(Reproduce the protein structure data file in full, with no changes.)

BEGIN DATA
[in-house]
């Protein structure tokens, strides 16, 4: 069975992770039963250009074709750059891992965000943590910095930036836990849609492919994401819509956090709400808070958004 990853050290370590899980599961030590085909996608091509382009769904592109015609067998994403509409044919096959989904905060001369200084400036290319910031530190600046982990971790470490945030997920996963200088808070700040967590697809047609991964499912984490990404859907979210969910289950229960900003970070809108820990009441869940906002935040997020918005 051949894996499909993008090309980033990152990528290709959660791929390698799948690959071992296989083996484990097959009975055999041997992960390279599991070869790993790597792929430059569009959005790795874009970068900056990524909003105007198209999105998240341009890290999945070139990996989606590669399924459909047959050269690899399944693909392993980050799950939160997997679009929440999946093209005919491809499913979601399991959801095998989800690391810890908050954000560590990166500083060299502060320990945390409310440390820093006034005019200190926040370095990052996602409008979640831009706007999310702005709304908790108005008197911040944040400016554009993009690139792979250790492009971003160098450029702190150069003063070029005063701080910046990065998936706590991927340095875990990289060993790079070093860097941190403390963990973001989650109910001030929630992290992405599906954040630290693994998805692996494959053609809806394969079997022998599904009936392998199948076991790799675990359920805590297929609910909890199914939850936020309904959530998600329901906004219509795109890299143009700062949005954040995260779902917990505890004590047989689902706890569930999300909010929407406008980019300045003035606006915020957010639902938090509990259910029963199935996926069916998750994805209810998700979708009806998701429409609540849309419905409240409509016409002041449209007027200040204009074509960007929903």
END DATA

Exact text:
[in-house]
């Protein structure tokens, strides 16, 4: 069975992770039963250009074709750059891992965000943590910095930036836990849609492919994401819509956090709400808070958004 990853050290370590899980599961030590085909996608091509382009769904592109015609067998994403509409044919096959989904905060001369200084400036290319910031530190600046982990971790470490945030997920996963200088808070700040967590697809047609991964499912984490990404859907979210969910289950229960900003970070809108820990009441869940906002935040997020918005 051949894996499909993008090309980033990152990528290709959660791929390698799948690959071992296989083996484990097959009975055999041997992960390279599991070869790993790597792929430059569009959005790795874009970068900056990524909003105007198209999105998240341009890290999945070139990996989606590669399924459909047959050269690899399944693909392993980050799950939160997997679009929440999946093209005919491809499913979601399991959801095998989800690391810890908050954000560590990166500083060299502060320990945390409310440390820093006034005019200190926040370095990052996602409008979640831009706007999310702005709304908790108005008197911040944040400016554009993009690139792979250790492009971003160098450029702190150069003063070029005063701080910046990065998936706590991927340095875990990289060993790079070093860097941190403390963990973001989650109910001030929630992290992405599906954040630290693994998805692996494959053609809806394969079997022998599904009936392998199948076991790799675990359920805590297929609910909890199914939850936020309904959530998600329901906004219509795109890299143009700062949005954040995260779902917990505890004590047989689902706890569930999300909010929407406008980019300045003035606006915020957010639902938090509990259910029963199935996926069916998750994805209810998700979708009806998701429409609540849309419905409240409509016409002041449209007027200040204009074509960007929903």